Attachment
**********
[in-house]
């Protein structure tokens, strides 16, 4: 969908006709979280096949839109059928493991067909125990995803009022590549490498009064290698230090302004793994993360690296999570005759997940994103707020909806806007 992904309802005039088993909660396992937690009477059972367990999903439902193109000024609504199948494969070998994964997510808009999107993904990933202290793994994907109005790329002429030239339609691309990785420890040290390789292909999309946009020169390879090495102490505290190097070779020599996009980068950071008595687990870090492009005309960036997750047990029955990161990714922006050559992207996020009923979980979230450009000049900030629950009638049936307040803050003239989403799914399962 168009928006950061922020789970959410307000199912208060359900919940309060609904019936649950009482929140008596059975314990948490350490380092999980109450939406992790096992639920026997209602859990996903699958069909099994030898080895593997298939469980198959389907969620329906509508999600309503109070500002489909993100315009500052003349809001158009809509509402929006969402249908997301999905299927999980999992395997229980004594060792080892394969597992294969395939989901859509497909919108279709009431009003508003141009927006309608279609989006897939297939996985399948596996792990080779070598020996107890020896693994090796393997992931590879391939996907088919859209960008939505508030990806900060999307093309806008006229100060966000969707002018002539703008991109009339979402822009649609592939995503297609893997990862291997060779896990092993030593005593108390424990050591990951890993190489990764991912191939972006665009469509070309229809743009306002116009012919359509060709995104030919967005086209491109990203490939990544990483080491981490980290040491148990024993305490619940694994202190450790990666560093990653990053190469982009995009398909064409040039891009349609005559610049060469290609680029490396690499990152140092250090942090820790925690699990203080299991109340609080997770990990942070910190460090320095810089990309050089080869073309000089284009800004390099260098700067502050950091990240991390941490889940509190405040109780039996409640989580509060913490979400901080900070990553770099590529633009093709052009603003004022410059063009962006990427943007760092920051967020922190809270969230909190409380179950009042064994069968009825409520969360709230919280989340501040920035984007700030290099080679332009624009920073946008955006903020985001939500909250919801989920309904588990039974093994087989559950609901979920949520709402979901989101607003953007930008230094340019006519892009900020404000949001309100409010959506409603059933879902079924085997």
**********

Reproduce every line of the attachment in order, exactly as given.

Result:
[in-house]
């Protein structure tokens, strides 16, 4: 969908006709979280096949839109059928493991067909125990995803009022590549490498009064290698230090302004793994993360690296999570005759997940994103707020909806806007 992904309802005039088993909660396992937690009477059972367990999903439902193109000024609504199948494969070998994964997510808009999107993904990933202290793994994907109005790329002429030239339609691309990785420890040290390789292909999309946009020169390879090495102490505290190097070779020599996009980068950071008595687990870090492009005309960036997750047990029955990161990714922006050559992207996020009923979980979230450009000049900030629950009638049936307040803050003239989403799914399962 168009928006950061922020789970959410307000199912208060359900919940309060609904019936649950009482929140008596059975314990948490350490380092999980109450939406992790096992639920026997209602859990996903699958069909099994030898080895593997298939469980198959389907969620329906509508999600309503109070500002489909993100315009500052003349809001158009809509509402929006969402249908997301999905299927999980999992395997229980004594060792080892394969597992294969395939989901859509497909919108279709009431009003508003141009927006309608279609989006897939297939996985399948596996792990080779070598020996107890020896693994090796393997992931590879391939996907088919859209960008939505508030990806900060999307093309806008006229100060966000969707002018002539703008991109009339979402822009649609592939995503297609893997990862291997060779896990092993030593005593108390424990050591990951890993190489990764991912191939972006665009469509070309229809743009306002116009012919359509060709995104030919967005086209491109990203490939990544990483080491981490980290040491148990024993305490619940694994202190450790990666560093990653990053190469982009995009398909064409040039891009349609005559610049060469290609680029490396690499990152140092250090942090820790925690699990203080299991109340609080997770990990942070910190460090320095810089990309050089080869073309000089284009800004390099260098700067502050950091990240991390941490889940509190405040109780039996409640989580509060913490979400901080900070990553770099590529633009093709052009603003004022410059063009962006990427943007760092920051967020922190809270969230909190409380179950009042064994069968009825409520969360709230919280989340501040920035984007700030290099080679332009624009920073946008955006903020985001939500909250919801989920309904588990039974093994087989559950609901979920949520709402979901989101607003953007930008230094340019006519892009900020404000949001309100409010959506409603059933879902079924085997």